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Unexpected Diagnosis: Patient Michael Heyman on the Link Between Throat Cancer and HPV

Thursday, May 14, 2015 10:22 AM

Patient Michael Heyman had no idea that a routine visit to the dentist the day after Christmas would turn into a cancer diagnosis exactly one week later. After his dentist noticed a lump on the left side of his neck, Michael saw his doctor, who, despite his overall good health and active lifestyle, referred him to an ear, nose and throat doctor for further tests. Surprisingly, for both doctor and patient, the diagnosis would be stage IV oropharynx (throat) cancer. Lab tests would confirm that his cancer was related to the human papillomavirus (HPV).

Michael shares his story of diagnosis and recovery and what he discovered about the HPV-related throat cancers, currently on the rise in men, and why he recommends all parents ensure their children are vaccinated: 

What was your reaction when your doctor said “cancer?”
I know it sounds like a cliché but it was surreal, like he was talking to someone else. Two days before he had said it was likely a slow-growing benign tumor, which he based on other factors in my medical history. He said he would remove it at my convenience. So, a cancer diagnosis was shocking. 

We looked up the type of cancer on the Internet and this same cancer is often skin based so for an hour before our visit, we were concerned but we had no idea that if left untreated, my cancer would be fatal. We didn't look much up on the Internet after that. There were too many stories and we quickly learned that every cancer case is different.

Your throat cancer was caused by HPV. Before your diagnosis, did you know that HPV-related throat cancers were on the rise?
I was largely unaware of throat cancers or HPV. My two older sons were never vaccinated because the HPV vaccine wasn't available. Our youngest son was vaccinated. I did know something about Michael Douglas and mouth cancer but not HPV. Of course, now, we are quite versed in many aspects of throat cancer and actively trying to educate parents, grandparents and friends about the importance of the vaccine, and awareness of the dangers of snuff and chewing tobaccos, which increase chances of mouth cancers by as much as ten times. 

What would you tell parents who are hesitant when it comes administering the HPV vaccine to their children?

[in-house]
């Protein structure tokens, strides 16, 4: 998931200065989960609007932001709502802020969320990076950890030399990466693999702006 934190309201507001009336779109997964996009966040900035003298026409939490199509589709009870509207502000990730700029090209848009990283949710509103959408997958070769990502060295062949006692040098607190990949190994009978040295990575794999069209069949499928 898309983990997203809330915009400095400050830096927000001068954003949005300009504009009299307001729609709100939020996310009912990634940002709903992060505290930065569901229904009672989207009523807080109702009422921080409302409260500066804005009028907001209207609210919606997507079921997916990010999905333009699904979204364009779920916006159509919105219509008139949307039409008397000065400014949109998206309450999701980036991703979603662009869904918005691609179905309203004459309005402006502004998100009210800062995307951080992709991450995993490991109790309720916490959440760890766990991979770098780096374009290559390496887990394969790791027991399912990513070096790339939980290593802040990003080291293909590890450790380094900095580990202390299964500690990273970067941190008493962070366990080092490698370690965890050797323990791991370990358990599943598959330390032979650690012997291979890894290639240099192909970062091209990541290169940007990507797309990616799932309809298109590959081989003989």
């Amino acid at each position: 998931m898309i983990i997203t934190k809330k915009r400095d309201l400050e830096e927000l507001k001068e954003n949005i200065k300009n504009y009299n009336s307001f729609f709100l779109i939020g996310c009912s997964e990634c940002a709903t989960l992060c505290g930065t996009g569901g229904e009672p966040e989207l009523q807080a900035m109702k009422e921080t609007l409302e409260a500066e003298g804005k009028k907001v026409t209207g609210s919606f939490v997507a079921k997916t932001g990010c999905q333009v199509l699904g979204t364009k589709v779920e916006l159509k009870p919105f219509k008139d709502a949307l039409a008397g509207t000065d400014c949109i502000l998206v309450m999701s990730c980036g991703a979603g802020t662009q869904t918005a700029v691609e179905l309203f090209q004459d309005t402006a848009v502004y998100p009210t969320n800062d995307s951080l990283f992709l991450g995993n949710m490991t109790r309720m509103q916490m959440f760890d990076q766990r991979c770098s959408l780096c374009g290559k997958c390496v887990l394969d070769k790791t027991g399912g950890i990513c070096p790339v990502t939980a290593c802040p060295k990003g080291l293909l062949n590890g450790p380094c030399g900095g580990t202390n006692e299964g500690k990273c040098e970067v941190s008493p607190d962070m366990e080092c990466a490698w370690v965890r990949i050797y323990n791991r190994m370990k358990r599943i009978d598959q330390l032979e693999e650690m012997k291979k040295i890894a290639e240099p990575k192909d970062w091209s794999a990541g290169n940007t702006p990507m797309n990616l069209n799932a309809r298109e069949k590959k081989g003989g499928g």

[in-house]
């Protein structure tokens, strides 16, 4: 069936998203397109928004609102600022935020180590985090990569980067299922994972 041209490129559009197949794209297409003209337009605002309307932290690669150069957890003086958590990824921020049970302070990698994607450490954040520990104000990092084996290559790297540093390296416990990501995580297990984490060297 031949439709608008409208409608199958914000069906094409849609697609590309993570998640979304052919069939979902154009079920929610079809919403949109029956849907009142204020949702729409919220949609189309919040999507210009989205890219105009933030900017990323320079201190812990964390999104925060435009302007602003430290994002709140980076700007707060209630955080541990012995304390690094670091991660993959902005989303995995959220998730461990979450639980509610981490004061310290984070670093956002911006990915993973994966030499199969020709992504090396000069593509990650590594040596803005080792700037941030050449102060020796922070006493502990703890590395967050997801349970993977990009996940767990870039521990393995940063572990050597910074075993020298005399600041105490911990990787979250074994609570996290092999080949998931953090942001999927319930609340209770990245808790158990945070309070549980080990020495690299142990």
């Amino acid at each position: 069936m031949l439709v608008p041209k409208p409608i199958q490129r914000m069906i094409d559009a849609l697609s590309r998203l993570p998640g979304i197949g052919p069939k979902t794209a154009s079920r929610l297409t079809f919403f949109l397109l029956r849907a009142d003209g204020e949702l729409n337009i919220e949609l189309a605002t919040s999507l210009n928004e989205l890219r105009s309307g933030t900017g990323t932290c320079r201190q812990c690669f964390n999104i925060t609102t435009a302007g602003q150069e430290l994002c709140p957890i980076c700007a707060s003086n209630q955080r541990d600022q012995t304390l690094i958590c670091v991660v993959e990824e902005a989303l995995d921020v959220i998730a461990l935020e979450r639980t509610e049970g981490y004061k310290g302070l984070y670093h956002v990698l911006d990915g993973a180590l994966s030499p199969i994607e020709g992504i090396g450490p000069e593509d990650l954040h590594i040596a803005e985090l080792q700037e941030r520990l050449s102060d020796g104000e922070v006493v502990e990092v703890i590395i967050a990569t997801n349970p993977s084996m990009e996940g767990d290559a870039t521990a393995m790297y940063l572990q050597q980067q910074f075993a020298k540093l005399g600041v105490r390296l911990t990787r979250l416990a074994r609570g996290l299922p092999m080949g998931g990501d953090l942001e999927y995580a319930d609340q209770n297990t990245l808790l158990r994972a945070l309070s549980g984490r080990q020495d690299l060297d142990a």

My 88-year-old mother had to drive her 61-year-old son to radiation treatments every day for seven weeks. I hope that image and the knowledge they can prevent this type of cancer will help them make the right choices for their kids now. The HPV vaccine must be given to every boy and girl prior to sexual activity. Don’t wait until it is too late. And, there are no known adverse effects. 

What was the most challenging aspect of your treatment? 
A friend who had gone through treatment told me that it would be a day-by-day, hour-by-hour struggle. I kept a journal of the first six months of cancer and treatments. I guess it was a way to complain without bothering my wife. On the rare occasions that I go back and read entries, it’s very painful, near impossible to remember.

The most challenging part was the trying to drink four bottles of Ensure each day. My tongue was so badly burned from treatments that an hour of preparation only allowed me to get a couple sips down but I had one goal—avoid a feeding tube. I managed to do that but just barely. 

What advice would you give to others newly diagnosed with a throat cancer caused by HPV?
Connect with others who have gone through this and do it early. It helped to know what we had to get through at every stage. We weren’t alone so very little surprised us.

What’s next for you and your family? 
This past week I had all of my one-year scopes and scans, and all were clean. My short-term goal is to be clear of this cancer for another two years, which would give me three years cancer-free after treatment. After that, I'm doubtful that this cancer will return though I have a 30% chance that it could. I choose to focus on the 70%. 

Taking my illness as a sign, I haven’t returned to work and closed my business of 19 years. We decided that it made more sense to live a stress-free life out West in the mountains. I haven't missed work or business and had no trouble letting go, maybe because of the cancer.

What did you learn during this process? 
There are a lot of huge things over which we have no control so I try not to stress about the little things. Also if I have a list of things to do and something more fun pops up, that's what I do. Lots of stuff gets deferred but it turns out most of it doesn't matter much.

Also, I try to reach out and be available when someone asks me to talk to others about cancer. This has happened a few times already and resulted in new relationships. A survivor friend told me that it would be impossible to thank all the people who helped, supported and cared for me during treatment and recovery and that the best way to thank them would be to help others in the same position I was 16 months ago. 

Mr. Heyman underwent treatment at the NorthShore Kellogg Cancer Center. His treatment plan was supervised by head and neck cancer expert Dr. Bruce Brockstein (pictured above). For more information on the Kellogg Cancer Center, click here